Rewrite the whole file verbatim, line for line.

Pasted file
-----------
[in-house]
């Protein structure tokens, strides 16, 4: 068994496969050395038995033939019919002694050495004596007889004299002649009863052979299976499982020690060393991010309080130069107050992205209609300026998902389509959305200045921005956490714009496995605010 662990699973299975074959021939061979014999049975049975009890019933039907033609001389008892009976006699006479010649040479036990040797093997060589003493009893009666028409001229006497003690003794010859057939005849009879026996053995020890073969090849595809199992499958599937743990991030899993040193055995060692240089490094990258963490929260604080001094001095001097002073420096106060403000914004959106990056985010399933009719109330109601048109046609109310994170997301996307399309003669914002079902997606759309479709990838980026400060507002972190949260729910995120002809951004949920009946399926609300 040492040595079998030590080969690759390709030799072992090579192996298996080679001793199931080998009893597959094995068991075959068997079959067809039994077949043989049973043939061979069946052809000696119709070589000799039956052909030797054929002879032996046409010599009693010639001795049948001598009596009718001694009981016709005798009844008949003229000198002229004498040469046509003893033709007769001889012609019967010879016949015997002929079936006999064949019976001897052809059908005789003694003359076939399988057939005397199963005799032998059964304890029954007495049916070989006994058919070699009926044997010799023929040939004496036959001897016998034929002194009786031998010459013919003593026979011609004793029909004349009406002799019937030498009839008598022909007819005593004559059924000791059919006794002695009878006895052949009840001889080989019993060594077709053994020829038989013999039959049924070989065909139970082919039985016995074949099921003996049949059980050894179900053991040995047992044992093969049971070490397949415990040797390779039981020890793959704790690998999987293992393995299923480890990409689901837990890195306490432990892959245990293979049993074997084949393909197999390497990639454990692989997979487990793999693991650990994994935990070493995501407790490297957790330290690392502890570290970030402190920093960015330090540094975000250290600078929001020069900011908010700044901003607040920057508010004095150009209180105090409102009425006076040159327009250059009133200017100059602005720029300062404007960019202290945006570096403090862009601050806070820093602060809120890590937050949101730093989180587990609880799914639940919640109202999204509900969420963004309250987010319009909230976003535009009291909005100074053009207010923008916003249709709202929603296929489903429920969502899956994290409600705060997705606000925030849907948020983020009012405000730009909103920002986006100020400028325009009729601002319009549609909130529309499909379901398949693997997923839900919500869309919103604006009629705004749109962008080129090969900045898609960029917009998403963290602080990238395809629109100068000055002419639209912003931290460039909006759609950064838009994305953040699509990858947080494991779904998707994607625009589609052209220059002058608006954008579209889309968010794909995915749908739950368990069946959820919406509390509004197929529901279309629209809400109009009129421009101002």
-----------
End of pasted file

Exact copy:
[in-house]
């Protein structure tokens, strides 16, 4: 068994496969050395038995033939019919002694050495004596007889004299002649009863052979299976499982020690060393991010309080130069107050992205209609300026998902389509959305200045921005956490714009496995605010 662990699973299975074959021939061979014999049975049975009890019933039907033609001389008892009976006699006479010649040479036990040797093997060589003493009893009666028409001229006497003690003794010859057939005849009879026996053995020890073969090849595809199992499958599937743990991030899993040193055995060692240089490094990258963490929260604080001094001095001097002073420096106060403000914004959106990056985010399933009719109330109601048109046609109310994170997301996307399309003669914002079902997606759309479709990838980026400060507002972190949260729910995120002809951004949920009946399926609300 040492040595079998030590080969690759390709030799072992090579192996298996080679001793199931080998009893597959094995068991075959068997079959067809039994077949043989049973043939061979069946052809000696119709070589000799039956052909030797054929002879032996046409010599009693010639001795049948001598009596009718001694009981016709005798009844008949003229000198002229004498040469046509003893033709007769001889012609019967010879016949015997002929079936006999064949019976001897052809059908005789003694003359076939399988057939005397199963005799032998059964304890029954007495049916070989006994058919070699009926044997010799023929040939004496036959001897016998034929002194009786031998010459013919003593026979011609004793029909004349009406002799019937030498009839008598022909007819005593004559059924000791059919006794002695009878006895052949009840001889080989019993060594077709053994020829038989013999039959049924070989065909139970082919039985016995074949099921003996049949059980050894179900053991040995047992044992093969049971070490397949415990040797390779039981020890793959704790690998999987293992393995299923480890990409689901837990890195306490432990892959245990293979049993074997084949393909197999390497990639454990692989997979487990793999693991650990994994935990070493995501407790490297957790330290690392502890570290970030402190920093960015330090540094975000250290600078929001020069900011908010700044901003607040920057508010004095150009209180105090409102009425006076040159327009250059009133200017100059602005720029300062404007960019202290945006570096403090862009601050806070820093602060809120890590937050949101730093989180587990609880799914639940919640109202999204509900969420963004309250987010319009909230976003535009009291909005100074053009207010923008916003249709709202929603296929489903429920969502899956994290409600705060997705606000925030849907948020983020009012405000730009909103920002986006100020400028325009009729601002319009549609909130529309499909379901398949693997997923839900919500869309919103604006009629705004749109962008080129090969900045898609960029917009998403963290602080990238395809629109100068000055002419639209912003931290460039909006759609950064838009994305953040699509990858947080494991779904998707994607625009589609052209220059002058608006954008579209889309968010794909995915749908739950368990069946959820919406509390509004197929529901279309629209809400109009009129421009101002």